TFSA Users: 56% of You Are Making This Huge Mistake

Use the Tax-Free Savings Account to create a portfolio of growth stocks and benefit from outsized gains over time.

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According to a detailed report from the Bank of Montreal released in 2022, 56% of Canadians hold cash in their TFSA (Tax-Free Savings Account). Further, 29% stated cash accounts for at least 75% of their holdings. While TFSA is a popular registered account in Canada, around half of the country’s residents are not aware it can be used to hold both cash and several other investments.

For instance, you can hold asset classes such as equities, bonds, exchange-traded funds, and mutual funds in addition to cash in a TFSA.

You are losing the real value of your money

The benefits of the TFSA should be leveraged, and Canadians should instead consider investing in a diversified portfolio of asset classes. The main aim of investing is to outpace inflation and build long-term wealth. But just holding cash in the account will lead to a decline in purchasing power due to inflation.

For instance, if inflation for a current year is 5%, the value of $100 will decline to $95. So, you ideally need to invest in assets that generate returns that are higher than inflation.

Historically, equities have enabled long-term investors to benefit from the power of compounding and build generational wealth. Moreover, any returns derived in a TFSA are sheltered from Canada Revenue Agency taxes, making it a top account to hold growth stocks.

Two TSX stocks to hold in a TFSA

Valued at a market cap of $1.1 billion, Dentalcorp (TSX:DNTL) stock is down 68% from all-time highs. Dentalcorp acquires and partners with dental practices to provide health care services in Canada.

In the second quarter (Q2) of 2023, Dentalcorp reported revenue of $368.3 million, an increase of 12.6% year over year. Its adjusted EBITDA (earnings before interest, tax, depreciation, and amortization) of $67 million rose 11%, indicating a margin of 18.2%. The company ended Q2 with a net income of $35.5 million and free cash flow of $33.6 million.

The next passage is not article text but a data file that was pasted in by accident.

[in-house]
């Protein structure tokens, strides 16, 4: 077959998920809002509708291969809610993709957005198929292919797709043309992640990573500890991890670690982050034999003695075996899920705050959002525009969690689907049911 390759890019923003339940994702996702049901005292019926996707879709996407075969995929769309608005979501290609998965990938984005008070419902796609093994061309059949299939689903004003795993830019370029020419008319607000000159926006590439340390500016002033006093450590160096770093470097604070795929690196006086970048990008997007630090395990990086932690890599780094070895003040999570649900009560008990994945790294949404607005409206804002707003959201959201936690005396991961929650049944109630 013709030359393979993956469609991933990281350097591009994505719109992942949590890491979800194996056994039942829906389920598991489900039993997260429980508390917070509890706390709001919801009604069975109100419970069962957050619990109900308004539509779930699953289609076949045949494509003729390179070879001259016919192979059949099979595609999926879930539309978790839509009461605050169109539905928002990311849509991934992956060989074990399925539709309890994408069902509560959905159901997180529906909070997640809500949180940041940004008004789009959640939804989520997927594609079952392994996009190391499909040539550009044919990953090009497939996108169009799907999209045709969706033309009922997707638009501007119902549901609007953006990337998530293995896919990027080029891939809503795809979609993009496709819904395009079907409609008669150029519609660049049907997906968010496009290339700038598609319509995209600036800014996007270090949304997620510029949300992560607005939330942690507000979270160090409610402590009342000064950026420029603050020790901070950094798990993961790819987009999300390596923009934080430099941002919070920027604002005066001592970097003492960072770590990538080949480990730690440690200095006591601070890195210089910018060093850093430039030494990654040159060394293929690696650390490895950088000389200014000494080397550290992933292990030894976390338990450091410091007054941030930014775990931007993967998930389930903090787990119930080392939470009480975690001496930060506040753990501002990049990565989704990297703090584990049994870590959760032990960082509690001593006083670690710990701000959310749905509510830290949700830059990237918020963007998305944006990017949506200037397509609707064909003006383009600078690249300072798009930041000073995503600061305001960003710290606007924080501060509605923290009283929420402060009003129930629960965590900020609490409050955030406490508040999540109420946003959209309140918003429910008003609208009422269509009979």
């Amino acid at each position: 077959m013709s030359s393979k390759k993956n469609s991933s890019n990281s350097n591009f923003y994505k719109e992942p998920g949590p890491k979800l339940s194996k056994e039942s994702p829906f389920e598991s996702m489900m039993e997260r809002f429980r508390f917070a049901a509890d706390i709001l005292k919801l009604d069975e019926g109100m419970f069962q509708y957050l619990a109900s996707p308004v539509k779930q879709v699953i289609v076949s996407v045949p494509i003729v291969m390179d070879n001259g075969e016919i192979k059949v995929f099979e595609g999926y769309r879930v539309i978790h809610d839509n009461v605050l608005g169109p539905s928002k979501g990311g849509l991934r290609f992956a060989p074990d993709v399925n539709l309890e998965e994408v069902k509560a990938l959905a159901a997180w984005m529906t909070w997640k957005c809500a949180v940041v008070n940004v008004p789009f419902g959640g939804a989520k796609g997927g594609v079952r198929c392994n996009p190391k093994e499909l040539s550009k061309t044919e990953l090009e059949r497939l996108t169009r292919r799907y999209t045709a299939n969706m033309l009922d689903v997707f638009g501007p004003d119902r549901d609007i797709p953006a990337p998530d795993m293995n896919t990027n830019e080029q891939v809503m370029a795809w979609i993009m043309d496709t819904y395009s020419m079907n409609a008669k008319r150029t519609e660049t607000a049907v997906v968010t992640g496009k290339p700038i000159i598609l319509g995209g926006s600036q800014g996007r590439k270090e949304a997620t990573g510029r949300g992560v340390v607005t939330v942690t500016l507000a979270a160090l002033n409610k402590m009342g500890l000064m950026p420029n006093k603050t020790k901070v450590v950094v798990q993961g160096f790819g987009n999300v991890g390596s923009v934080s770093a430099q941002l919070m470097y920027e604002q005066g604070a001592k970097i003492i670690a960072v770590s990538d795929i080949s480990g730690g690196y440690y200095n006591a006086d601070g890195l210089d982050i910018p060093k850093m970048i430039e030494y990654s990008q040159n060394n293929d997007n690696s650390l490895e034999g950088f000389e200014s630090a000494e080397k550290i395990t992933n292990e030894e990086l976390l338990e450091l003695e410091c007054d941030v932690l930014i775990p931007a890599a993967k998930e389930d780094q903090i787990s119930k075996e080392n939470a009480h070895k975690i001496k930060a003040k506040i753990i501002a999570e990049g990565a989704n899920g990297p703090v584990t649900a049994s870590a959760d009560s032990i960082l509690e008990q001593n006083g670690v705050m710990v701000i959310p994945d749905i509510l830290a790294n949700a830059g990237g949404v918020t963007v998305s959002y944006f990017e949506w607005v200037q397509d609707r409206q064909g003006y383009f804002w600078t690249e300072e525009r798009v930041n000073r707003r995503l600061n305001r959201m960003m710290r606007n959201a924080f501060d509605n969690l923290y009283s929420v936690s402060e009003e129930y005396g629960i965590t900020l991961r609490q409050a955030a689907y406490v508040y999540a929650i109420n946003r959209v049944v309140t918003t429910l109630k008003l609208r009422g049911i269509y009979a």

Dentalcorp acquired six practices in Q2 for $5.6 million and is on track to end 2023 with $1.43 billion in sales. Comparatively, its bottom line is forecast to swing to earnings of $0.30 per share in 2024, compared to a loss of $0.12 per share in 2022.

Priced at less than one time forward sales and 20 times forward earnings, DNTL stock trades at a discount of 125% to consensus price target estimates.

Another TSX stock you can hold in a TFSA is Pet Valu (TSX:PET), the largest specialty retailer of pet foods and supplies in Canada. It recently announced the opening of a 670,000 square feet distribution centre in Brampton, Ontario, which is a key milestone in Pet Valu’s $110 million supply chain transformation.

Pet Valu expects the facility to bring scale and automation to the Canadian pet sector and lower costs over time. The company expects to increase adjusted earnings from $1.6 per share in 2022 to $1.83 per share in 2024. So, priced at 14 times forward earnings, PET stock trades at a discount of 60% to consensus price target estimates.

Due to its consistent profits, Pet Valu also pays shareholders an annual dividend of $0.36 per share, indicating a yield of 1.5%.

This article represents the opinion of the writer, who may disagree with the “official” recommendation position of a Motley Fool premium service or advisor. We’re Motley! Questioning an investing thesis — even one of our own — helps us all think critically about investing and make decisions that help us become smarter, happier, and richer, so we sometimes publish articles that may not be in line with recommendations, rankings or other content.

Fool contributor Aditya Raghunath has no position in any of the stocks mentioned. The Motley Fool recommends Pet Valu. The Motley Fool has a disclosure policy.

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